By Nailiah Jefferson
A safe space.
That’s what participating in the Firelight Media Lab represents to me. In an industry that has historically overlooked and devalued the work of BIPOC filmmakers, Firelight has intentionally established itself as a place of community where filmmakers of color can collectively cultivate our craft, cheer one another along and celebrate our victories. During our retreats I find myself finally willing to remove the armor we BIPOC filmmakers must often wear when navigating traditional industry spaces. Recalling a poignant moment at our second retreat at the Mohonk Mountain House in upstate New York, this revelation suddenly struck one of my cohorts, forcing her to ask rhetorically, “Why doesn’t it feel competitive here?” My response, “Because there are no white men.” Perhaps, one of my most cherished memories happened at our first dinner when each of us, individually, asked for more salt. The under-seasoning of that dinner was criminal! We all laughed knowingly, cementing our family dynamic. As we entered into 2020 with our third and final retreat ahead of us, the world had changed and it would change our interaction along with it.
Our final retreat was supposed to take place in my home town of New Orleans in late March. But, the cases of COVID-19 climbing across the country and New Orleans being deemed a “hot spot” postponed our retreat and our hopes of coming together one last time over the summer. As the devastation of COVID-19 set in across America, we eventually came to terms with the reality that an in-person retreat was not an option, and that our closing session would be held virtually. Amidst the fog of uncertainty and anxiety and a plethora of other emotions that the pandemic hung over us, the cohort and the lab team prepared for our retreat to begin June 8th. We had no idea, however, what would occur just days before.
Four Minneapolis police officers murdered George Floyd on the evening of May 25th, 2020. With his face pushed in the pavement, a police officer’s knee on his neck blocking his airways and while desperately calling out for his mother, George Floyd suffocated to death. The next day, footage of his horrifying murder circulated widely. Though not the first time we’d seen footage of police officers killing Black people in cold blood, this one hit differently. Perhaps it was because of the vulnerability raw in each of us brought about by the pandemic. Perhaps it was because during our times of social distancing and city lockdowns we had less distractions to take our focus off of George Floyd’s unjust killing. Perhaps it was because we watched the police kneel on his neck for over seven minutes. Perhaps it was for all of these reasons. In the coming days, massive protests and uprisings took place across the nation and globe. For me, it loosed a slew of emotions, with extreme sadness and exhaustion being the most profound.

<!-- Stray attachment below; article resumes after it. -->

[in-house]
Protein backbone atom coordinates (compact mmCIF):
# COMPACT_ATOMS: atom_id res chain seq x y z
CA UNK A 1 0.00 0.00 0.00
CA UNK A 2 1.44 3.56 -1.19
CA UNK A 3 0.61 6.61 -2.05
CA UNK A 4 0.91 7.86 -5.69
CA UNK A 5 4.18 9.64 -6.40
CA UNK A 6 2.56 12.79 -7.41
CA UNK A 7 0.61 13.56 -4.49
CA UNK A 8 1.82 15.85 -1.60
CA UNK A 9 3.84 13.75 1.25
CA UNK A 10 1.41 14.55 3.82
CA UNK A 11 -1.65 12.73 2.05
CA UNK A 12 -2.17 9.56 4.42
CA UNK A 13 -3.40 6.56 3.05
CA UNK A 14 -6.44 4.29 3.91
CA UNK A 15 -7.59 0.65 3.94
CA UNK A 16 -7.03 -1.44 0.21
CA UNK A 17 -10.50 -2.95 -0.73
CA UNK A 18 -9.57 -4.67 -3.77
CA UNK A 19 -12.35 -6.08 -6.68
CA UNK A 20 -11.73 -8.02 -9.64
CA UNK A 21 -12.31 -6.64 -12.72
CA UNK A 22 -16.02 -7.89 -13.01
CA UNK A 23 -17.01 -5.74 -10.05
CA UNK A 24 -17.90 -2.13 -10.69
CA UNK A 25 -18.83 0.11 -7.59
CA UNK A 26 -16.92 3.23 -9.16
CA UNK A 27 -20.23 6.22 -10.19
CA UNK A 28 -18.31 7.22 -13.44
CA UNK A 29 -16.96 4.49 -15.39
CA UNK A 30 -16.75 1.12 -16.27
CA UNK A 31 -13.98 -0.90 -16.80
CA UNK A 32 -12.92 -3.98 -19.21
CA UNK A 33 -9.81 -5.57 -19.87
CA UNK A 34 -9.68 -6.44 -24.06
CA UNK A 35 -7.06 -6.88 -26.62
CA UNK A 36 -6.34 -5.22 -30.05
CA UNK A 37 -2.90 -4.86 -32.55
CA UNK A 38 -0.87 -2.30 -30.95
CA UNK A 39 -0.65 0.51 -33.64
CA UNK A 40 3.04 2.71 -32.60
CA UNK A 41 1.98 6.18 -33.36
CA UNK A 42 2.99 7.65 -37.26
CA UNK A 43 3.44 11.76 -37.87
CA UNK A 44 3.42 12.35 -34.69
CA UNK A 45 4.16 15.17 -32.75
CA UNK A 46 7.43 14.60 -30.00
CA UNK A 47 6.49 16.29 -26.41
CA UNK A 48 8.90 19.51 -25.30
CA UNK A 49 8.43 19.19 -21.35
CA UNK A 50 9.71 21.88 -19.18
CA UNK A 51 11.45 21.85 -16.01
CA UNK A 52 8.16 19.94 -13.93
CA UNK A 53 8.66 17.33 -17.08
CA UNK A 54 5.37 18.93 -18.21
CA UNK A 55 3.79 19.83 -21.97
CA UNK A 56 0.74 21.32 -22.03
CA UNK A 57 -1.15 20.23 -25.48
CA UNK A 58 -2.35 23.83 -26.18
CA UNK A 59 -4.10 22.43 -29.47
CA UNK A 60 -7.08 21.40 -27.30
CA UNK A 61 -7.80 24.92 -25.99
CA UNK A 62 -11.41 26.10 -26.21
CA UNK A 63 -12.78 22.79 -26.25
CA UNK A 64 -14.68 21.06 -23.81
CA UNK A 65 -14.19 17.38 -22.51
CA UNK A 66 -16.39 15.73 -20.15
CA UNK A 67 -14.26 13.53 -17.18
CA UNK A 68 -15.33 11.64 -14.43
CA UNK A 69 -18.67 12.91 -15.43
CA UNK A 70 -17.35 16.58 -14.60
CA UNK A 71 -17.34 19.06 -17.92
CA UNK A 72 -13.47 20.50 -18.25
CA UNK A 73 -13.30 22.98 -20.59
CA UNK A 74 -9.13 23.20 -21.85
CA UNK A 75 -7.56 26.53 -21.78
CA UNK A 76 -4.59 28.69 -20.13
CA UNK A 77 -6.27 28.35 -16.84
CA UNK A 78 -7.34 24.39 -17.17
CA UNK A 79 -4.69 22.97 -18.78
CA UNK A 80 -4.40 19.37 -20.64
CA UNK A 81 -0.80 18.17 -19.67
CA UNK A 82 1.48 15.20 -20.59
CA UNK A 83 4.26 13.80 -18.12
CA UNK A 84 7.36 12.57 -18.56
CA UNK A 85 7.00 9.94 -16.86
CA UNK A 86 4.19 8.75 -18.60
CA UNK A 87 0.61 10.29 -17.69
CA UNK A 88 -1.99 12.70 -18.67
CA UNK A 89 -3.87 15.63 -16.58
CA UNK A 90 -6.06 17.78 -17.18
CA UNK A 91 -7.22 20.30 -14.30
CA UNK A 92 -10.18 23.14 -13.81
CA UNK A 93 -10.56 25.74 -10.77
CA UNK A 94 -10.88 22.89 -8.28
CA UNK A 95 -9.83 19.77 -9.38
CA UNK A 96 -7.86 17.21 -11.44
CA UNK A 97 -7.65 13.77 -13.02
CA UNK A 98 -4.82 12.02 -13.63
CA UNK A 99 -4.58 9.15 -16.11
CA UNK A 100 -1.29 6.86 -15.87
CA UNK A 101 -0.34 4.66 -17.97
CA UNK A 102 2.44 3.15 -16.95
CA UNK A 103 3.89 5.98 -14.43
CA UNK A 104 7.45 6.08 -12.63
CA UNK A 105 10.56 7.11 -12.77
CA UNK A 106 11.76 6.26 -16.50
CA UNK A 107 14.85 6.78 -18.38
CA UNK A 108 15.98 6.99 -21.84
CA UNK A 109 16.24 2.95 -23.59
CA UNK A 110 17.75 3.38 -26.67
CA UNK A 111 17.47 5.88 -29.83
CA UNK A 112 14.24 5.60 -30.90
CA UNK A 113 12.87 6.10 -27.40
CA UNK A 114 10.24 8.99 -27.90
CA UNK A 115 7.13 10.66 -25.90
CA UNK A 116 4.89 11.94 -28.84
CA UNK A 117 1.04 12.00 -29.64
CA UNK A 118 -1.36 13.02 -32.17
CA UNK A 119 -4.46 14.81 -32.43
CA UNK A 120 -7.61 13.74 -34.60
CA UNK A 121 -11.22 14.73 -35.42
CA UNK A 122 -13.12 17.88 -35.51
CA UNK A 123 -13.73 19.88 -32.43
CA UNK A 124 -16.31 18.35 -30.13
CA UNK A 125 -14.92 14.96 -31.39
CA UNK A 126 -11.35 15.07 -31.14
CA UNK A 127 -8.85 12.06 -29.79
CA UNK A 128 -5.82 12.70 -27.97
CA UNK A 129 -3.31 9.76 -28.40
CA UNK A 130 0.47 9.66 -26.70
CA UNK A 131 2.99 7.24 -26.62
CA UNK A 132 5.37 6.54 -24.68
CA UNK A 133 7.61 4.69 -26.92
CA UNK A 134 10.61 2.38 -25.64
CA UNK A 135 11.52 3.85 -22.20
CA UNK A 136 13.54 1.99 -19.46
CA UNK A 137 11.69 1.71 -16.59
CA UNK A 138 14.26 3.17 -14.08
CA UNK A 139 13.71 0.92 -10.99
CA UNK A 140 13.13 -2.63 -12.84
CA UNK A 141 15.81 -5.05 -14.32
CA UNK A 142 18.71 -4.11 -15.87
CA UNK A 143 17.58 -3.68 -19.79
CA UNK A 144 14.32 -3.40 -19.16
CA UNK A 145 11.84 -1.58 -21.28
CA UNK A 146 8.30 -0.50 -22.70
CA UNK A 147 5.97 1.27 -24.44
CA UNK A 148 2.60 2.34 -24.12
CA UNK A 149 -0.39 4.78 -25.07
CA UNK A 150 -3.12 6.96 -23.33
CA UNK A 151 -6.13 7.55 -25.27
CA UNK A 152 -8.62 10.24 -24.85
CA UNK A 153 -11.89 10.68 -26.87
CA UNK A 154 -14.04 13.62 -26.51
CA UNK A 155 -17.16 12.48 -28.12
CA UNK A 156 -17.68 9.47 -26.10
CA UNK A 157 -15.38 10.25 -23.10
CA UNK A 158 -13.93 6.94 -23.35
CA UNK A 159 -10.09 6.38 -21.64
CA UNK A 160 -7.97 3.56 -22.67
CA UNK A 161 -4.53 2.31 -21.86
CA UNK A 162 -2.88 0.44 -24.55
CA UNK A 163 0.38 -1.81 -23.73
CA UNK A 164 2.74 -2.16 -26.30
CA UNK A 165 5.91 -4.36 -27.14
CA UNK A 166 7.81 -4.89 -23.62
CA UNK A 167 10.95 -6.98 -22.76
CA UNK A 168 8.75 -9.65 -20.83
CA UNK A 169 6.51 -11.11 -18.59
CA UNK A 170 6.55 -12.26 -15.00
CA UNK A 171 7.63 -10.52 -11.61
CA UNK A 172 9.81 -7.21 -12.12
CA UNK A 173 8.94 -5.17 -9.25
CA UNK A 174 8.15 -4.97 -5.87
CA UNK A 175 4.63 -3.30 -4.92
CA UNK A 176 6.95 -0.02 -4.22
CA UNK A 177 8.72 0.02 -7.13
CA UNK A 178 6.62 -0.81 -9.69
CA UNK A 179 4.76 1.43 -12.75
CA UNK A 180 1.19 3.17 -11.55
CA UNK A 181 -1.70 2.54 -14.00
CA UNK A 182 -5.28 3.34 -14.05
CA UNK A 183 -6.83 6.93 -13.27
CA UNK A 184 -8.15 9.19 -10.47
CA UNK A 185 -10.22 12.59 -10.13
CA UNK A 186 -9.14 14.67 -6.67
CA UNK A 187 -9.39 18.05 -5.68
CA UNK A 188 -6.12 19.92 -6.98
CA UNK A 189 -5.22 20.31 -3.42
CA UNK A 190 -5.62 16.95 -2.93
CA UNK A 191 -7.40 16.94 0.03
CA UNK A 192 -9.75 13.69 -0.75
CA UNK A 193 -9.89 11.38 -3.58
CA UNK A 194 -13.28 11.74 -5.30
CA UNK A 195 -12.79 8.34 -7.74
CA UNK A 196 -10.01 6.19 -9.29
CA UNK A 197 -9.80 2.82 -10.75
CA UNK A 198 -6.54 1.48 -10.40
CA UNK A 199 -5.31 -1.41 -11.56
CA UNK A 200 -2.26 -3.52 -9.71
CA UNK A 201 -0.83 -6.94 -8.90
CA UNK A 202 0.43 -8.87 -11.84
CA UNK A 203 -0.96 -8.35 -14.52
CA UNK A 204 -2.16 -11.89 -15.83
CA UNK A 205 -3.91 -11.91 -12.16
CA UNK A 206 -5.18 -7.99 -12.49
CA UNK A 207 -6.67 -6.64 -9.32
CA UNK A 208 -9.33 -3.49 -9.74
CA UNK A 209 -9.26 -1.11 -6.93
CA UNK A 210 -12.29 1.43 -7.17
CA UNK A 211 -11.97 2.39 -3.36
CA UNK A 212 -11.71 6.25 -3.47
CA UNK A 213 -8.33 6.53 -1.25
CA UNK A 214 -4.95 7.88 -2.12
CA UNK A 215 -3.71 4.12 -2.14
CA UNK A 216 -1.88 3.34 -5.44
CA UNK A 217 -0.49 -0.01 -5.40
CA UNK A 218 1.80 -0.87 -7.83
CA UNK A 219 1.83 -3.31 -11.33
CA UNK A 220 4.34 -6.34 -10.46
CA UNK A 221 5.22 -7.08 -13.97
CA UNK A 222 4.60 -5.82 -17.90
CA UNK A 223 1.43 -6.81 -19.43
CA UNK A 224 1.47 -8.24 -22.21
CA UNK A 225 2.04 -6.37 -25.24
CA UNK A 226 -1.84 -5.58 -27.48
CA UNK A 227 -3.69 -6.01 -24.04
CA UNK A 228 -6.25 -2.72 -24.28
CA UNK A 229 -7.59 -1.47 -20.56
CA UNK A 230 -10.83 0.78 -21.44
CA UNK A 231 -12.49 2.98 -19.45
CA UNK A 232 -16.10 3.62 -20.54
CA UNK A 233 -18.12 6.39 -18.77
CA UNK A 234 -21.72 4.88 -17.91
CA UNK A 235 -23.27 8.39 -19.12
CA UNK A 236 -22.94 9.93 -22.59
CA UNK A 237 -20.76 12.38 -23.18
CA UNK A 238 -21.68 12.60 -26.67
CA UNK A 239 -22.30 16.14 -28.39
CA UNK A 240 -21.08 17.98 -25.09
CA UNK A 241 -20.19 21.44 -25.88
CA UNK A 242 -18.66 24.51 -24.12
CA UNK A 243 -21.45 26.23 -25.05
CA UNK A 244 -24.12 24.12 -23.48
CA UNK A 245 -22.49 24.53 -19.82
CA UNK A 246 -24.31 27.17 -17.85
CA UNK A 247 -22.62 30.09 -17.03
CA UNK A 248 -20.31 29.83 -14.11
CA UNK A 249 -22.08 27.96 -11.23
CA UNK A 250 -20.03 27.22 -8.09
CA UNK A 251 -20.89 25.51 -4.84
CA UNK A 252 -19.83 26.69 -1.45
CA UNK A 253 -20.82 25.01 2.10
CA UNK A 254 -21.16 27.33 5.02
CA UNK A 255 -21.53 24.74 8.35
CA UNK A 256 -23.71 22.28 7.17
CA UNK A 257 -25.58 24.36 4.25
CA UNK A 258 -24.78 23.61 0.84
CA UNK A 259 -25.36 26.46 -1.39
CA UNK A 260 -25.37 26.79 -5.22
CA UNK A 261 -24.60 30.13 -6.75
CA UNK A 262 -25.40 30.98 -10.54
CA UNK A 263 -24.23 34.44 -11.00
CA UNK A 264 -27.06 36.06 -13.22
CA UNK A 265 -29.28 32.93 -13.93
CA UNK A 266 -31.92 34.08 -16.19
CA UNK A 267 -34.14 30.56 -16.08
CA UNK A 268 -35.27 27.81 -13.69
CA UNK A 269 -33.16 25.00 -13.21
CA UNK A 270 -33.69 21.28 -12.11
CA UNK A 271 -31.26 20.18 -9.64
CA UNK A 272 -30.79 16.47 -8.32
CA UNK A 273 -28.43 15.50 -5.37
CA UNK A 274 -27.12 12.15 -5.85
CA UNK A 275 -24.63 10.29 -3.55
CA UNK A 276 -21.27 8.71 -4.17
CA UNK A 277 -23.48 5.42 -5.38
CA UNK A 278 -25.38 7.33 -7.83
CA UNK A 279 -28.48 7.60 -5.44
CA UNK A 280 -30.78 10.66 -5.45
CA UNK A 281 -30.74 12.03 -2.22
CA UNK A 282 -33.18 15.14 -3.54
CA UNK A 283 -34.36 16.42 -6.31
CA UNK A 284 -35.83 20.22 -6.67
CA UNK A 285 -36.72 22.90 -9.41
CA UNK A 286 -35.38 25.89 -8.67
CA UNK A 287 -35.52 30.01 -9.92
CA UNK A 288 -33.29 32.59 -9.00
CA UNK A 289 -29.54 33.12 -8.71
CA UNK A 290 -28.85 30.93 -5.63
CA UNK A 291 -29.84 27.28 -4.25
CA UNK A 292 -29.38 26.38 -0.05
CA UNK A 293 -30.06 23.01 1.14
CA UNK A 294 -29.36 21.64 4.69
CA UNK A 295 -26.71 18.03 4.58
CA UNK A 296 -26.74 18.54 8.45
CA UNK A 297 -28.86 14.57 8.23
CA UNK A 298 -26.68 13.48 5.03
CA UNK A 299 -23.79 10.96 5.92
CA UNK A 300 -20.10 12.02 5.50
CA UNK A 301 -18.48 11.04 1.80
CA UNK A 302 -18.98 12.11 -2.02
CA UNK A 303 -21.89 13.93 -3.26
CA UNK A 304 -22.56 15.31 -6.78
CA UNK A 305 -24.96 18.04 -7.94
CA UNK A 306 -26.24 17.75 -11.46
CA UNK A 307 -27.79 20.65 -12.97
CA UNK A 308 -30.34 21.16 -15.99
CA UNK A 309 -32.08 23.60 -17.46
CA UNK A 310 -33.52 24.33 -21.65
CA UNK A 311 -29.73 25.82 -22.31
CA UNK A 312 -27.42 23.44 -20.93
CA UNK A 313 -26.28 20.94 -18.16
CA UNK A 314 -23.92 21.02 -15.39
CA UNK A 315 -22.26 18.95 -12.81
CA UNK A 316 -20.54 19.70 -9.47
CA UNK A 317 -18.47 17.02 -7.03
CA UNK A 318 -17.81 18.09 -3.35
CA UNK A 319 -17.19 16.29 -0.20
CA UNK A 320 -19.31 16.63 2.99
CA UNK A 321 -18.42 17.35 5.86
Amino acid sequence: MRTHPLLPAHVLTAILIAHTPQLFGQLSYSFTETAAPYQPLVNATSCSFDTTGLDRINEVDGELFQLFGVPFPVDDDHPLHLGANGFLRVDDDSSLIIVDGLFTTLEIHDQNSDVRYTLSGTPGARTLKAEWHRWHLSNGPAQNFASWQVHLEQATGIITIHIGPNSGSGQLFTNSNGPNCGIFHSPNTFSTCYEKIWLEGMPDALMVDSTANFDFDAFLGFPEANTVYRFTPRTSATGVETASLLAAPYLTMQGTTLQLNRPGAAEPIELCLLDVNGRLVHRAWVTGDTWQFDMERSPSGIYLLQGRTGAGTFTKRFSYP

Going into our retreat two weeks later, I felt directionless and quite frankly questioned why we were “retreating.” As I logged into our zoom call and saw the faces of my cohorts appear on screen, it didn’t feel like the same group of filmmakers who had come to call one another family. Discomfort canvassed the faces of each of us — in our eyes, in our voices, our body language evidenced it.
That first day was tough. During an exercise, we were asked to touch upon deep emotions that let unearthed buried traumas for some and caused others to disconnect. The session was followed by an email exchange among the group about not feeling safe, for the first time, during a Firelight Retreat.
Logging into another virtual meeting the next day, we sat in stretches of awkward silence. Tears, frustration and heartbreaking accounts of fear punctuated our discussions. I remember Loira describing her son’s anxiety for his father because, “My dad looks like George Floyd.” It felt like too much. It was too much. Spaces of silence loomed over the group. I desperately tried to look anywhere but the screen, at my cohorts, knowing that a flood of tears would break loose at any moment. And then Monika piped up and said one of the simplest, yet one of the most profound things I’ve heard, “I’m not afraid of tough conversations.” The thought made me bristle. As BIPOC filmmakers we are forced into tough conversations all the time. Why are you making this film? Why now? Why you? Who cares? I don’t want to do that here. Here, I can take off the armor. Here I can be comfortable.
But as I thought more, I realized, in essence, what she meant was that we are family and that’s what a family does. We don’t give up on each other. We push past the tough, uncomfortable moments. Not with armor, but fully vulnerable because we know that holding on and healing is better than the alternative. And, so we did. We talked, we listened, we heard one another and we discussed how we could assure that the revolution happening outside our windows would be reflected in our industry as well.
The focus of our final retreat was Indie Doc Distribution, Impact and the Changing Landscape. With four weeks ahead of us to interface with industry leaders in those areas, we knew it was our duty to ask them the tough, uncomfortable questions that could lead to change for BIPOC filmmakers. I’m proud of our cohort. We pushed, we questioned, we challenged, we asked the uncomfortable questions. We were met with more stretches of awkward silence and even deflection, but there were also expressions of commitments to support more work for and by BIPOC filmmakers. Only time will reveal the sincerity of those promises, but we didn’t fold and we didn’t give up on one another. As we close out our Firelight Media Lab experience, I’m proud to say that my filmmaking family is stronger and bolder. We stand together as a family of disrupters, unwilling to continue on with a system that doesn’t serve us and our fellow BIPOC filmmakers.